Eastern Europe should not miss the historic opportunity to have one of its own elected as the next Secretary-General of the United Nations - preferably a woman.
The Brexit referendum has seriously damaged the basis of the EU’s structure and has upset the applecart of European politics in general.
This seismic event will overshadow all political developments in Europe for the immediate future (and for years to come, too), while European leaders fixate on the very concept and perspective of the EU.
This is understandable, but Europe risks ignoring its international responsibilities during a pivotal year which includes the election of the next UN Secretary-General. This is a key international role which needs Europe’s attention, despite the oppressive and challenging post-Brexit agenda.
Governments from Eastern Europe, the only region never to have held this position, put forward eight nominees to compete for the position including Mr Igor Luksic, the former Prime Minister and Foreign Minister of Montenegro, my home country.
After a series of public hearings at the UN General Assembly in April, the candidates set out their platforms for a new UN. Their campaigns to secure the support of the Security Council members are underway and July’s first round of discussion should thin this field of candidates leaving those serious contenders.
As a Montenegrin, I am proud to see Mr Luksic representing our country and giving a positive vision for the UN. Igor runs a very interesting campaign, being very active in presenting his ideas and proposals at all relevant international and diplomatic addresses.
It would be a stunning achievement for our country our candidate to hold the position of UN Secretary-General. But even if this does not occur, the very fact that Montenegro has a serious contender is a very important fact for the country which became a UN member only in 2006.
Among all criteria which may be of interest for the UN members, there is a strong international movement to elect for the first time a woman Secretary-General. That element in the complex election puzzle should not be ignored. The global trend in this aspect will have its impact on world organisation, also.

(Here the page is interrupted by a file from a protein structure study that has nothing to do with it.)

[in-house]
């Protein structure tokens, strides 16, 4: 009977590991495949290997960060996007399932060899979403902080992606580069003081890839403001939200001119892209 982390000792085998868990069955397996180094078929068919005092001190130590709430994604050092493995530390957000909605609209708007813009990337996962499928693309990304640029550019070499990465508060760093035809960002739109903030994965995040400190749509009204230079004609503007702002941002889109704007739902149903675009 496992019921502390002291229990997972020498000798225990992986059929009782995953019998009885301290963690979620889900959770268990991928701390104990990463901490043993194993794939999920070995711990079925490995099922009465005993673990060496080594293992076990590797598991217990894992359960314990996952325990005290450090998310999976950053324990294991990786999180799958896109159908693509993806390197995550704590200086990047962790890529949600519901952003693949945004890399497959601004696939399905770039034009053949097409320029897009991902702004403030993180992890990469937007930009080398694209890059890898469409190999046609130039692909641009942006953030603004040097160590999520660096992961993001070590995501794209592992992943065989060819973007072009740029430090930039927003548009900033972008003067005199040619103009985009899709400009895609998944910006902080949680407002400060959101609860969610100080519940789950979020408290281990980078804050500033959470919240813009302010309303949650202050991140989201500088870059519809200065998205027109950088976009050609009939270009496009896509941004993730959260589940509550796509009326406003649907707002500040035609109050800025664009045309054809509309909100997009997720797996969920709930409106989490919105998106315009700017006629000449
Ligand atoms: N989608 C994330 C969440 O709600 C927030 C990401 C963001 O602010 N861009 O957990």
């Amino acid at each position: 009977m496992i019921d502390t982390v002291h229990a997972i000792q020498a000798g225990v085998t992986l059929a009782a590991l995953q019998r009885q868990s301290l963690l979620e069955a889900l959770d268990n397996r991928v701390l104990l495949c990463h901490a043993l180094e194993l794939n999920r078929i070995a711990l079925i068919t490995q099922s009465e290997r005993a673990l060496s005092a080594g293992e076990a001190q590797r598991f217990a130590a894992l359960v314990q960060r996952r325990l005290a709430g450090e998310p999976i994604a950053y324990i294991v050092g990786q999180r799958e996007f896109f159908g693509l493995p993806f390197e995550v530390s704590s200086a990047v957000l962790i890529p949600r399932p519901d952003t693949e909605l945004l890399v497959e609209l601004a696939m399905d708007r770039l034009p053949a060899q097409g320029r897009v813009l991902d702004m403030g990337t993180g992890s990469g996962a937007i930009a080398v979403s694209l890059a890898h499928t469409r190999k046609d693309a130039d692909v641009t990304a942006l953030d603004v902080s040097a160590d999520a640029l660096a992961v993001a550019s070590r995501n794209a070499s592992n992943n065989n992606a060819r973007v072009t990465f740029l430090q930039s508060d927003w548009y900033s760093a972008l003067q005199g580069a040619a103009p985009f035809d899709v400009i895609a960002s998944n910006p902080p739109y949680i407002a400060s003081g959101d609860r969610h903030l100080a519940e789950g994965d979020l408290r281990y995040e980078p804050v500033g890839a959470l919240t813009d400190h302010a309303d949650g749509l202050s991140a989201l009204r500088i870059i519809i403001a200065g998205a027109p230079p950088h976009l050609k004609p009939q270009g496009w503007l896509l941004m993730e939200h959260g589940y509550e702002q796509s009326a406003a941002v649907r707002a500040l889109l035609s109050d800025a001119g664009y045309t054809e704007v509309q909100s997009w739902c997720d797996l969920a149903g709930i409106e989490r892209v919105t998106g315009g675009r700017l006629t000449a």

That is why I find myself among those who believe that Bulgaria’s official candidate, Mrs Irina Bokova, the current head of UNESCO and previous acting Foreign Minister, would be most probably the best chance for Eastern Europe to get this position.
She has strong UN and diplomatic credentials and a solid track record. She was twice elected as Director-General of UNESCO meaning she is trusted by the Member States and has good working contacts with practically all UN members. She also successfully overhauled the organisation in the face of budget constraints. These are all very important elements to be taken into account.
As with any election, there are backroom negotiations reported. The most interesting case happens to be the situation with Bulgaria’s Kristalina Georgieva, current European Commissioner for Budget and Human Resources. Mrs Georgieva failed to gain her own country’s support earlier this year, but she has been trying to secure the nomination from other countries, namely Hungary and Albania.
It seems obvious that Mrs Georgieva is not only acting against the interest of her own country, but also against the very interest of Eastern Europe in general. The common position of Eastern Europeans is less likely to occur if, instead of harmonising the opinions of all countries involved, we face the situation that candidates are nominated by other governments than their own. Confusion and potential for disputes would be obvious and cannot be ignored.
This is exactly how a senior member of the European Commission member should not behave, especially not in post-Brexit times.
Last week, the Albanian Foreign Ministry announced that its government would not nominate Georgieva. This would have been too problematic, obviously. There will not be any surprise if Hungary does the same.
The eyes of the world are on Eastern Europe for a positive reason. It should stay like that. As a region, we must be smart and look to the benefits of this diplomatic race for our common good. We must find our way to support our strongest candidate.
If we revert to the stereotypical politics of misunderstanding, confrontation and conflict, we will turn inwards and reject our place on the global stage. This would be non-intelligent and we could risk losing our historic opportunity for international leadership to a Latin American candidate, per example. Other UN members have seen the window of opportunity there and candidates have emerged from Argentina, New Zealand, Portugal and possibly even from Costa Rica or Mexico.
This will certainly be Eastern Europe’s only chance to have a UN Secretary-General for years to come. The two-term mandate of the post is an un-written rule. We can make a positive mark on the world by supporting a relevant and strong candidate who has the best chances to lead the UN.
Eastern Europe can provide this person - but only if we come together, understanding the necessity to rise above our differences and do what is best for our region as a whole. After the July 21 straw poll, we will need to regroup as a region, and identify our common strategy for the future.
Seventy years after the creation of the United Nations and over 25 years after the fall of the Berlin Wall, it would be a landmark historic achievement for Eastern Europe to provide its first Secretary-General of the UN.
If we have the ‘obligation’ of addressing the newly-elected person as ‘Madame Secretary-General’ - even better!
Miodrag Vlahovic was Minister of Foreign Affairs of Montenegro and the first Montenegrin Ambassador to Washington.